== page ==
On Monday, while most of the country is gazing at fireworks and munching on hamburgers, the team behind NASA's space probe Juno will be huddled over computer monitors and biting their fingernails as the craft enters Jupiter's orbit.

The space agency seems to enjoy making its employees work on the holiday; the folks at Space.com reminded us Friday that there have been three landings and three launches on July 4. Another milestone — the arrival of the first Mars lander Viking 1 — was set for Independence Day during the country's bicentennial but had to be rescheduled when project officials found that the original intended landing site was full of potholes.

"The complication upsets NASA's hopes for landing on the red planet to celebrate the nation's 200th birthday," The Washington Post noted tersely in its coverage.

It's not exactly easy to time a five-year, 1.75-billion-mile trip to end at a particular time on a particular day, as the Viking 1 mission team can attest. But that hasn't stopped the space agency from trying. It's NASA's not-so-subtle way of reminding us that nothing says "America" like sending stuff into space.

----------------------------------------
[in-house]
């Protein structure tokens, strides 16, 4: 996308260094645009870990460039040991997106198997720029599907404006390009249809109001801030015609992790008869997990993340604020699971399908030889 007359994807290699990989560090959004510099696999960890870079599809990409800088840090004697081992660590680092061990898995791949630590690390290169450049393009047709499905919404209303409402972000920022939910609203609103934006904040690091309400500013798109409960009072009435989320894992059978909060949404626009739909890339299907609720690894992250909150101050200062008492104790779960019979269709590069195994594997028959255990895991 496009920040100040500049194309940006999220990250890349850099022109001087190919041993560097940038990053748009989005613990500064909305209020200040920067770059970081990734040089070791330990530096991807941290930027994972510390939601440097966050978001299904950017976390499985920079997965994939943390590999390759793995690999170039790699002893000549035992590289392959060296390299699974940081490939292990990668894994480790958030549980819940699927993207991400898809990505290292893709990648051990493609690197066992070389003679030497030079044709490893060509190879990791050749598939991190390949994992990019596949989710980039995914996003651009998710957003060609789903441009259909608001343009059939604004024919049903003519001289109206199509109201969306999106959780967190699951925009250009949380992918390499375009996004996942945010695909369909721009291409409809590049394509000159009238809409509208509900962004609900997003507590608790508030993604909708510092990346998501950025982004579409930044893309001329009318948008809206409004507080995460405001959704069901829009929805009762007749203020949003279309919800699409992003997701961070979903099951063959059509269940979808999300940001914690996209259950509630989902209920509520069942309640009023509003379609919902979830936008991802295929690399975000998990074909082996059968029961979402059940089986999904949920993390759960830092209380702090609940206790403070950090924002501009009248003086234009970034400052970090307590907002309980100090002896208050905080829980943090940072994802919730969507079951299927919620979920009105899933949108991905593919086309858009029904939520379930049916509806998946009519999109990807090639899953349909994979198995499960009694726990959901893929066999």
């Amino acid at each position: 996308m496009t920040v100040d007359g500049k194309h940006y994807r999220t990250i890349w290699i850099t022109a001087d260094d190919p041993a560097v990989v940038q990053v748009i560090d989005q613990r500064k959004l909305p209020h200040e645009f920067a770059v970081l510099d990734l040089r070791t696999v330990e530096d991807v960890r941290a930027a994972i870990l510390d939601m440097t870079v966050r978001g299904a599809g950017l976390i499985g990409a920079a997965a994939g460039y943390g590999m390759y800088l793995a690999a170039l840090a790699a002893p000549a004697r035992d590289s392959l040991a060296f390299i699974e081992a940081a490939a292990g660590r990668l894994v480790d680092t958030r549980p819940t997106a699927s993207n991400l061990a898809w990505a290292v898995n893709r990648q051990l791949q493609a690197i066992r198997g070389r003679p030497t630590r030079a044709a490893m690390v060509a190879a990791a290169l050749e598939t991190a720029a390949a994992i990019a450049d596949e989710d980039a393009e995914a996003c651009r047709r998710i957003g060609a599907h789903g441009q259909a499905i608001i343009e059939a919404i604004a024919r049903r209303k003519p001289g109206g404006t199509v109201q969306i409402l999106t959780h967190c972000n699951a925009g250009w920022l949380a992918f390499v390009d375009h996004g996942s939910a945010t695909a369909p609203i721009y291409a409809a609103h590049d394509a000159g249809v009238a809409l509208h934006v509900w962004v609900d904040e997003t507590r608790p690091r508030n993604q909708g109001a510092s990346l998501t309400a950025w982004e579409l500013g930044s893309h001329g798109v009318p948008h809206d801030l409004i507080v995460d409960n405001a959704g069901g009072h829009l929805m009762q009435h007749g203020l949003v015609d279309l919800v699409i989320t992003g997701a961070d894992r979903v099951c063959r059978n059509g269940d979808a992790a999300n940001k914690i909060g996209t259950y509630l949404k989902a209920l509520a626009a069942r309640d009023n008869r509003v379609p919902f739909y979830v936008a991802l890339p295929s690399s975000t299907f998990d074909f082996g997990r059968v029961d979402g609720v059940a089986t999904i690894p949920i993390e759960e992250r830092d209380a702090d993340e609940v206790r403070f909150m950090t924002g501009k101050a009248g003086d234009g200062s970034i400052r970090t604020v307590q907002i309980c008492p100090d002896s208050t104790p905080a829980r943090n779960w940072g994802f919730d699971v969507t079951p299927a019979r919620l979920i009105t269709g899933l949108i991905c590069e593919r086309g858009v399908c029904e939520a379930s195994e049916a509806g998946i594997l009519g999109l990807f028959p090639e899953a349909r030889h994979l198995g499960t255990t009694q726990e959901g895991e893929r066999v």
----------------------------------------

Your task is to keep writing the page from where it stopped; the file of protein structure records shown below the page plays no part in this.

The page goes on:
"There's no question . . . we're putting on the dog a little bit," Larry King, NASA's public information officer, told the Associated Press during a July 4 extravaganza that included the return of the space shuttle Columbia from a research mission in 1982.

They followed that up with an Independence Day launch of a GPS satellite in 1991, the 23,000 mph collision of Deep Impact spacecraft with Comet Tempel 1 on July 4, 2005, and the launch of the space shuttle Discovery exactly a year later.

And two decades after Viking 1 messed up NASA's plans for a Hollywood-friendly Independence Day landing (starring Tom Hanks, probably), the spacecraft Pathfinder touched down on the planet on July 4, 1997.

"This is a wonderful celebration," flight system manager Brian Muirhead told The Post at the time. "This is our first interplanetary celebration of the birth of the United States."

Juno's arrival in Jupiter's orbit on Monday will be the second.

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